There has been considerable media, regulatory and political attention given to the mis-selling of interest swap loans (Swap Loans – In the News). In June 2012, the FSA has recently agreed a settlement with Barclays, HSBC, Lloyds Banking Group and Royal Bank of Scotland to pay “appropriate redress” to SMEs that were mis-sold interest rate swaps. Thus in many cases the only issue now is (or should be) the question of appropriate redress for the customer.
Bank customers who consider they may have been mis-sold these financial products should seek legal advice without delay. Banks are likely to argue that mis-selling claims are time-barred 6 years after the date of the sale of the financial product which is the subject of the complaint (or possibly even earlier).
What are interest swap loans?
Interest rate swap loans are complex products, which banks mis-sold to businesses alongside loans to protect them against rises in interest rates, in anticipation of interest rates going up. However, these interest rate swap loans have caused severe problems for businesses when interest rates subsequently went down, and The Financial Services Authority(FSA) believes that banks did not do an adequate job of warning customers about the risks of Interest Rate Swap loans in the event of interest rates dropping. It was also discovered that in some cases borrowers had been pressurised to sign up or told that the interest swaps were obligatory or made them more likely to succeed in their applications.
The banking industry failed to advise the small business owner of the risk and pitfalls in detail, failed also to advise the business owner of the onerous penalty clauses for cancelling the business swap loan resulting in unfair lock-ins. The bank, however, had a far less onerous “get out clause” if the interest rate fluctuation did not suit them. Thus, it has now become apparent the bank was protected more than the customer and it was normal practice to emphasise the rewards and de-emphasise the risks. For more information, please do not hesitate to Contact Us.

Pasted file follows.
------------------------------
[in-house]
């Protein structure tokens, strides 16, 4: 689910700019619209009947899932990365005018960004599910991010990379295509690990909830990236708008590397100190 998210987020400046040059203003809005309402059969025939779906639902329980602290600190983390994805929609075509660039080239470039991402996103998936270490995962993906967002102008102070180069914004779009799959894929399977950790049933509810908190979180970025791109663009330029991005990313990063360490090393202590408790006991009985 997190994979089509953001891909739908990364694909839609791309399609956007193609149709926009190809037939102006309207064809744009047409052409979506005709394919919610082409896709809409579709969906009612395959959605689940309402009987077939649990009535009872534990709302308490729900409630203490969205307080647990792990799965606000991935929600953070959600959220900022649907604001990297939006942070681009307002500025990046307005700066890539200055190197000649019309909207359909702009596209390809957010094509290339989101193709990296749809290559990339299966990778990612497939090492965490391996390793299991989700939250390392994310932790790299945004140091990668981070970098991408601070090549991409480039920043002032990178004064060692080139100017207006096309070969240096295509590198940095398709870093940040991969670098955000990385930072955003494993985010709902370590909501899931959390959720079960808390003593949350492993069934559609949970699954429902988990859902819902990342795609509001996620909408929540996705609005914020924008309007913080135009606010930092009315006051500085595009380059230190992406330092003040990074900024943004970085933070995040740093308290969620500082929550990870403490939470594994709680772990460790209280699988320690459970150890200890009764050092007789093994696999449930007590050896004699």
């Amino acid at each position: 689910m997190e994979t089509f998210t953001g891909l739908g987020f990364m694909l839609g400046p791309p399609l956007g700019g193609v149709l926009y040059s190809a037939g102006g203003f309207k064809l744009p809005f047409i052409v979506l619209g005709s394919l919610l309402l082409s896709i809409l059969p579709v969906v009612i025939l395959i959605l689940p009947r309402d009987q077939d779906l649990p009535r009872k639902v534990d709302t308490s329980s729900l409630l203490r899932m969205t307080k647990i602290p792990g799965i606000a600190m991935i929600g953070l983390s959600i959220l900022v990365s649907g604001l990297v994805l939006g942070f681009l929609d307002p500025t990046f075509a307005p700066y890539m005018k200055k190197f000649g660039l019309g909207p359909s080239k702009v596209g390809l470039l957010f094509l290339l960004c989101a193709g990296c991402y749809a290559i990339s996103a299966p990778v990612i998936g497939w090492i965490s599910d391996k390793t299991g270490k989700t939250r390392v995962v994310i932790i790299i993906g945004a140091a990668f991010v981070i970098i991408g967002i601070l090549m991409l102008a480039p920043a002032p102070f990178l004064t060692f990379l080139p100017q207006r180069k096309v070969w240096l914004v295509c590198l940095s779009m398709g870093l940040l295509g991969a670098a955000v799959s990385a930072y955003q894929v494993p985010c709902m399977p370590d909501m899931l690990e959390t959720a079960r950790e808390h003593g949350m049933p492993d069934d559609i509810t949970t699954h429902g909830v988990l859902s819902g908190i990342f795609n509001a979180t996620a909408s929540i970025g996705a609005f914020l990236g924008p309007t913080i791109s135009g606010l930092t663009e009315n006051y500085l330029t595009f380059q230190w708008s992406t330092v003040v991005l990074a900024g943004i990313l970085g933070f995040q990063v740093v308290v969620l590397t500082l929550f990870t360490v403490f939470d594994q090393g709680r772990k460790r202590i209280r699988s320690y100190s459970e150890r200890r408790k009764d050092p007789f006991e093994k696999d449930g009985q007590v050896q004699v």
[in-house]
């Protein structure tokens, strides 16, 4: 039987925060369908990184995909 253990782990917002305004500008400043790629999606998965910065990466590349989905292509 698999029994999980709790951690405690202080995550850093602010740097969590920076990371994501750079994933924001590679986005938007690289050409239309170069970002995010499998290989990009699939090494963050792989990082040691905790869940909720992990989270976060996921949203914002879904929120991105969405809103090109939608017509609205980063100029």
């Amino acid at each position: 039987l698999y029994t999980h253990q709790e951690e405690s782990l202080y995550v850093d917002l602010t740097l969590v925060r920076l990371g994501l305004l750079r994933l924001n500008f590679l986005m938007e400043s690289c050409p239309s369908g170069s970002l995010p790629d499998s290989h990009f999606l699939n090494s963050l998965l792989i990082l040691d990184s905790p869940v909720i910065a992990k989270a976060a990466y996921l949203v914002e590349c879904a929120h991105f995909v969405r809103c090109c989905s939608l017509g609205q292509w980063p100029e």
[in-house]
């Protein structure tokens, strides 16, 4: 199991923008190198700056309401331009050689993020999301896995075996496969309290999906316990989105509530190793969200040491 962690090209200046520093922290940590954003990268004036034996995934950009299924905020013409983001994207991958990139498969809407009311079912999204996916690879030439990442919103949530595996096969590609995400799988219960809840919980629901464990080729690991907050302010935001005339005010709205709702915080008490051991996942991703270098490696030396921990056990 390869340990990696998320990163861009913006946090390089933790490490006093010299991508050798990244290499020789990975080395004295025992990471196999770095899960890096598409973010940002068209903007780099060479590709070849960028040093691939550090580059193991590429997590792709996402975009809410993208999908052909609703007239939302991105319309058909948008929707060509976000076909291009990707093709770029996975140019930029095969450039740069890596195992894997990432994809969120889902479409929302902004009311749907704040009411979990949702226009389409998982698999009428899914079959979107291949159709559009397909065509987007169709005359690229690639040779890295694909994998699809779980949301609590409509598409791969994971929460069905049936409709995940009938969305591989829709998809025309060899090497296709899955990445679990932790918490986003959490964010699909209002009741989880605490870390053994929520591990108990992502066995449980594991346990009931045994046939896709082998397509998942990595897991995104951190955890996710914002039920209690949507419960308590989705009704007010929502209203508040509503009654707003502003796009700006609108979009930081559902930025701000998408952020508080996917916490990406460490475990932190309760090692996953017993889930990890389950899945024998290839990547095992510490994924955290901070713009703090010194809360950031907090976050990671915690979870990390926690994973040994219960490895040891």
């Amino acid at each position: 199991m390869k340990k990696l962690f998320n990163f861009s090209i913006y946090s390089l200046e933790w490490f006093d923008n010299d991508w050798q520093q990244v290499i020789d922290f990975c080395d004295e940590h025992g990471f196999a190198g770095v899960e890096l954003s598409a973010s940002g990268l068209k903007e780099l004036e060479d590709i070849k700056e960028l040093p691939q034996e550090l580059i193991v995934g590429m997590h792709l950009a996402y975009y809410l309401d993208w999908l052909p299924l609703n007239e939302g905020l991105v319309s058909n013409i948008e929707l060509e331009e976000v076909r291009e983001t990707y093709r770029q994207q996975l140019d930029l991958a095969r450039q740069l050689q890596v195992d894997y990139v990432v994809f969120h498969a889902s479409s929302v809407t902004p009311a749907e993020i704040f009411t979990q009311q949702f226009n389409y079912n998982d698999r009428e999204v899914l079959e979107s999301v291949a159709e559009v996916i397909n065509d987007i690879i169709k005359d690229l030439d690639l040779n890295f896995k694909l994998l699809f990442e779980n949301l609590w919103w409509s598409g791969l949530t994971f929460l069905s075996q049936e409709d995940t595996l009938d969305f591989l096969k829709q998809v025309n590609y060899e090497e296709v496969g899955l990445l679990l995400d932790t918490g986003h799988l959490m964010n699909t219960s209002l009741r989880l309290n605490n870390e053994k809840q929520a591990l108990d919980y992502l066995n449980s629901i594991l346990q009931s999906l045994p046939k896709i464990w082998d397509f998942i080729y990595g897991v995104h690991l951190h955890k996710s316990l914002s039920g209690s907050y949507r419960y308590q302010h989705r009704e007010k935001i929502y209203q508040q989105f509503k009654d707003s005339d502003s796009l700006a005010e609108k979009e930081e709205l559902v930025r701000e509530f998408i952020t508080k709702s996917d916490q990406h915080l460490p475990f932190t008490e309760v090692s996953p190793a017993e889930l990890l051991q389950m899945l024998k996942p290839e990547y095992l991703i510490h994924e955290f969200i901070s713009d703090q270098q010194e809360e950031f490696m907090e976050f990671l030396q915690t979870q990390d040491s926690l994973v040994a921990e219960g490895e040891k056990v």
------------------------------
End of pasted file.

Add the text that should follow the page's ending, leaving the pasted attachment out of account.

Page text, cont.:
The type of business interest rate loan mis-selling are listed below, taken from the FSA web site:
- swaps– which enables the customer to ‘fix’ their interest rate
- caps– places a cap on any interest rate rise
- collars– enables the customer to cap interest rate rises by limiting rate fluctuations to within a simple range
- structured collars– enables the customer to cap interest rate rises by limiting rate fluctuations to within a range (with a lower ceiling than a simple collar) but involves more complex arrangements if base rate falls below floor limit.
Many businesses have also found to their peril that once locked in to these costly agreements, many were unable to escape, as exit costs – which in some cases reached £1m – would be enough to bankrupt them. It has been found that one company went out of business after being charged interest amounting to more than twice the original loan amount – a £3m loan racked up an extra £6.1m to pay back.
Many hard working, decent, dedicated individuals have faced financial ruin, stress and ill-health as a result of the consequences of the mis-selling of interest swap loans.
If you are a small to medium size business that has been sold a business loan with a swap interest rate product pleasecontact usto see if you have a claim for mis-sold interest rate swap compensation. You could be owed £thousands!